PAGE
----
But at a totally different level I'd love to see EdYourdon honored for his rare integrity and moral courage on what could well have turned out to be a vital humanitarian issue. I'll just be mightily grateful if by the end of this year we know for sure for sure that he totally misjudged the risks. --RichardDrake

I don't know. Some people say he blew this so out of proportion and also made a mint on his Y2K books. --sg

In fact he made less than on any other book because he chose to make them affordable to the person on the street and took a real hit on consultancy income to boot. Plus he put his reputation much more out on the line than was reasonable by commercial standards, so that if there wasn't a problem he was bound to lose his previous standing among RespectedSoftwareExperts. It may have been foolhardy but it was courageous and motivated by a real sense of responsibility for what he had helped to create - a rare thing to find in the software business. --rd

Also, they say he represents the Dinosaur portion of computing with Cobol and BigDesignUpFront.

Hey, there's nothing wrong with Cobol compared to the other thing! But I accept that Yourdon was one major influence on the bad old days of structured BigDesignUpFront and made a great deal of money out of that at a time when supporters of EvolutionaryDelivery were spurned and earning a relative pittance (sob!).

I haven't been encouraged by his writings.

Fair enough. Who are RespectedSoftwareExperts for you then?

I respect the fact that he writes all these books about the industry. But has he coded for the last 20 years on real projects as I have? Done OO design on major projects involving modern technologies like n-tier architectures, C++, Java, COM, CORBA, DesignPatterns, etc.

When was the last time Yourdon broke the rule that MethodologistsDontProgram? I'm sure that I don't know.

I kind of face two ways on this issue. On the one hand I really welcome the XP re-emphasis that methods people should actually and in fact do program, as much as possible in real teams on real projects. This sure has already improved the honesty and practicality of method. It also increases the respect of real programmers (such as on Wiki), judging from most of the names in SoftwareExpertsIpersonallyRespect. This is vital for methods to improve in practicality and take up.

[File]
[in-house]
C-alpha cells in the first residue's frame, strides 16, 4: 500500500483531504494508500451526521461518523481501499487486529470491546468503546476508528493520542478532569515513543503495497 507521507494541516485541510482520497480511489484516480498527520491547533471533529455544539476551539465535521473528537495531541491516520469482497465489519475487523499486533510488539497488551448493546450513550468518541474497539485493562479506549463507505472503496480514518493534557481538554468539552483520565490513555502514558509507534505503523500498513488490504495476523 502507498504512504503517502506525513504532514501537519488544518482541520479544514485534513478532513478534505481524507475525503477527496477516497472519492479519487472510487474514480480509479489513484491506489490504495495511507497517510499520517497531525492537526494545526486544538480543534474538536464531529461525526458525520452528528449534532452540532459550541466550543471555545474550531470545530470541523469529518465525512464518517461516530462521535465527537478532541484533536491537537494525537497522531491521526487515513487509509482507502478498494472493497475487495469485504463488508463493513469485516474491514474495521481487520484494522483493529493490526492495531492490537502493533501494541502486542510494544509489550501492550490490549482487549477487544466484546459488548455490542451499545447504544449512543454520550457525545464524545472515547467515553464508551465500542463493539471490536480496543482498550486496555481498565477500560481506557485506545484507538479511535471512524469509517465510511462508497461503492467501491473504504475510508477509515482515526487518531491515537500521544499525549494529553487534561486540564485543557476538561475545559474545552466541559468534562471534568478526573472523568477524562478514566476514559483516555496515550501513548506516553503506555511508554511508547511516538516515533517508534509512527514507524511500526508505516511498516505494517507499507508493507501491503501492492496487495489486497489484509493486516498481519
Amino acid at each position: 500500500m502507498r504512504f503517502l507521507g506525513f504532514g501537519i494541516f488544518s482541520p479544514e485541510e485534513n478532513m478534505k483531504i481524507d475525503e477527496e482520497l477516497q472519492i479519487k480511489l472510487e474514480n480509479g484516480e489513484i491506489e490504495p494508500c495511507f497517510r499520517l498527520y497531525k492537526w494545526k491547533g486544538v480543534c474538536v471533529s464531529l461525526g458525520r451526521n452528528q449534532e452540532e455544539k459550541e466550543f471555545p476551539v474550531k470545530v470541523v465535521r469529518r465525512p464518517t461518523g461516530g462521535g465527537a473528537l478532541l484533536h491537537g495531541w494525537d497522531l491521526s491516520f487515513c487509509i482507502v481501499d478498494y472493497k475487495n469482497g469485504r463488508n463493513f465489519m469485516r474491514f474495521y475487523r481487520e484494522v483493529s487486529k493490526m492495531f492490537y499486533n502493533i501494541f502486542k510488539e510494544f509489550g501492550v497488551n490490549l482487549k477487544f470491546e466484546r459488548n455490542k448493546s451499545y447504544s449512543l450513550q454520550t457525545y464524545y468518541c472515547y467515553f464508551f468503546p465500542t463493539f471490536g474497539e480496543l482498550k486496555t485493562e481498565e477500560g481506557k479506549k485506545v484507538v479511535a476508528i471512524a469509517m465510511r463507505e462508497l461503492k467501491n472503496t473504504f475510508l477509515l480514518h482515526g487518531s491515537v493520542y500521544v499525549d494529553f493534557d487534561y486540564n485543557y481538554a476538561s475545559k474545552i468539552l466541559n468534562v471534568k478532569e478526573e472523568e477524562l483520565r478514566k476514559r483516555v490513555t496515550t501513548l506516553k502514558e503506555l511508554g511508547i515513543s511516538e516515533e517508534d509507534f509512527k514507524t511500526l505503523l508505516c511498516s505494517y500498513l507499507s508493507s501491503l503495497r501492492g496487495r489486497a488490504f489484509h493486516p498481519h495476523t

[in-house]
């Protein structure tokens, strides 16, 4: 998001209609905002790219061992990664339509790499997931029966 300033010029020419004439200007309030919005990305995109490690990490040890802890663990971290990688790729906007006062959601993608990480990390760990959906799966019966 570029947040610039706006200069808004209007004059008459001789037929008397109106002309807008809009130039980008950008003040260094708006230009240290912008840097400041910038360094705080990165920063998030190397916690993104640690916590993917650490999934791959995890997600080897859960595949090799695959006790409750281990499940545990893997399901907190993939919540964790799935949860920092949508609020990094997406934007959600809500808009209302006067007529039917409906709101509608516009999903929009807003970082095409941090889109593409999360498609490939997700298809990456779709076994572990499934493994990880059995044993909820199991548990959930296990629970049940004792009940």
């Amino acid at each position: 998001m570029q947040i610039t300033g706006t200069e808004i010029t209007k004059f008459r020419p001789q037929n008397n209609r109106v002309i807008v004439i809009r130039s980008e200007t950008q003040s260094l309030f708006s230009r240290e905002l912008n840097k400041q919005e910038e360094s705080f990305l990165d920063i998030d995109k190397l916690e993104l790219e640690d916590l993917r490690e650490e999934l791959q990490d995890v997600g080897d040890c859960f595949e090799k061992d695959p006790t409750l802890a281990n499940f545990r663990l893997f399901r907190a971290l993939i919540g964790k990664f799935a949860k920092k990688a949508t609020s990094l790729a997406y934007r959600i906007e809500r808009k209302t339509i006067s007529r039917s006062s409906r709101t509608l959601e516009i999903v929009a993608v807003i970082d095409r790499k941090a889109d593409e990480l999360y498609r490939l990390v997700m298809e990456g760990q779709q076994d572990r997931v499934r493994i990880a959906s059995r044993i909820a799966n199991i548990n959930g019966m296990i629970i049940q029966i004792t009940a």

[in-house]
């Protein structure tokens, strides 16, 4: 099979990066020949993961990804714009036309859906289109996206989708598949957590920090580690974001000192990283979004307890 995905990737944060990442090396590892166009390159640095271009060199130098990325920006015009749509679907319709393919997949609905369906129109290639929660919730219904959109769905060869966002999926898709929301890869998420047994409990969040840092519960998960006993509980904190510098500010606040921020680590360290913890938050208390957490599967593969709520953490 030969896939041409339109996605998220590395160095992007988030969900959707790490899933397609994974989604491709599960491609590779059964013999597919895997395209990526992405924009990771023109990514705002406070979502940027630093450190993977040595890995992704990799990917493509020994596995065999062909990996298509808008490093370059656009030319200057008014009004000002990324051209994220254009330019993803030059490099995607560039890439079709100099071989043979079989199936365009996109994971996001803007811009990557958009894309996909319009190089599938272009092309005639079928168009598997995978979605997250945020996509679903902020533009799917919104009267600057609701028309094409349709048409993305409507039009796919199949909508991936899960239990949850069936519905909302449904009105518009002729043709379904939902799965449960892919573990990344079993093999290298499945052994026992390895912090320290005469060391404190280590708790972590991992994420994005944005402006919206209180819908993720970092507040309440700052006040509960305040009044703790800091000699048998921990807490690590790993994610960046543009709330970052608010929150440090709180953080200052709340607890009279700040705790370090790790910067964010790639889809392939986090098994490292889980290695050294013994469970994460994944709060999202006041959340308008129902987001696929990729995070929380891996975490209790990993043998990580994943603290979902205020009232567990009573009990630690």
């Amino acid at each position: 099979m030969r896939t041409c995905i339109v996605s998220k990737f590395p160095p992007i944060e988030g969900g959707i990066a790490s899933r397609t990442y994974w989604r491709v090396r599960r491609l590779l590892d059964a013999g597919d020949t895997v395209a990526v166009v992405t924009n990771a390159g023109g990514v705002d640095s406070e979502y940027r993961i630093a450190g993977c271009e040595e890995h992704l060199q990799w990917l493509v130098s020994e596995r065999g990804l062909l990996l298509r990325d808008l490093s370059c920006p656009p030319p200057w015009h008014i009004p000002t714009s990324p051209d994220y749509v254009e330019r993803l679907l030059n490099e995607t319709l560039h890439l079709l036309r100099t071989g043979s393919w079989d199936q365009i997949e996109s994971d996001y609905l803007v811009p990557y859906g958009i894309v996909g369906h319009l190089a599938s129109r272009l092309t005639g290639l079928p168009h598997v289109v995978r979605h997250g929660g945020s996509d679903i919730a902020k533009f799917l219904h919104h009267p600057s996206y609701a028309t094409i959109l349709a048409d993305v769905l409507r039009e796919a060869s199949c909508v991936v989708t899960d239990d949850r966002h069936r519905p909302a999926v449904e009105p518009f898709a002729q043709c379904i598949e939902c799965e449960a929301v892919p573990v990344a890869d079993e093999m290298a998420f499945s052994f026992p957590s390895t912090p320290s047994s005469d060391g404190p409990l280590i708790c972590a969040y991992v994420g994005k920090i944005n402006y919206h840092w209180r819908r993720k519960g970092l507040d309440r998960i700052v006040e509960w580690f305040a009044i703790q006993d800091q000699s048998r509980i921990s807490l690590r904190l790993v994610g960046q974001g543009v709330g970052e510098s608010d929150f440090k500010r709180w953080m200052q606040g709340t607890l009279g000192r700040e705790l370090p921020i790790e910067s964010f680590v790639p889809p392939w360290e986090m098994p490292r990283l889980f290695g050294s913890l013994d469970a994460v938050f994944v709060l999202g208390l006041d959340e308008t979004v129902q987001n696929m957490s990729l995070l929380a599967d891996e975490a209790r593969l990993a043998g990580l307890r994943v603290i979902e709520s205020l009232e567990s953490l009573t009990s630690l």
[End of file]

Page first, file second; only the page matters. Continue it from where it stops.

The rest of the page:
On the other hand it's probably not possible to do very high quality reflection on development projects, leading to even better methods, if you're programming all day. It is especially unlikely that you're then going to have the time and ability to write great articles, give great presentations and glad-hand all those non-software specialists that need to be persuaded that stuff like the SoftwareManagementManifesto is really, really important to business. If they really understand they would realise that is.

So I think that we do need some software development spokespeople, some great presenters and ambassadors who nonetheless stay in touch with the real world and the latest breakthroughs on the ground. These people are going to become the future SoftwareExpertsNonsoftwarePeopleRespect I guess. We don't have so many nominations in this category which doesn't surprise me so much on Wiki. Better not complain too loud when you learn who got to the microphone with this stuff first though.

-- RichardDrake

Note that some argue that our heavy attention to Y2K correctly adverted disaster. It is kind of a ChickenOrEgg issue that may never be fully settled because we cannot go back in time and test multiple attention levels to the Y2K issue to see the impact on society.

See also CoadAndYourdon, SoftwareAgeism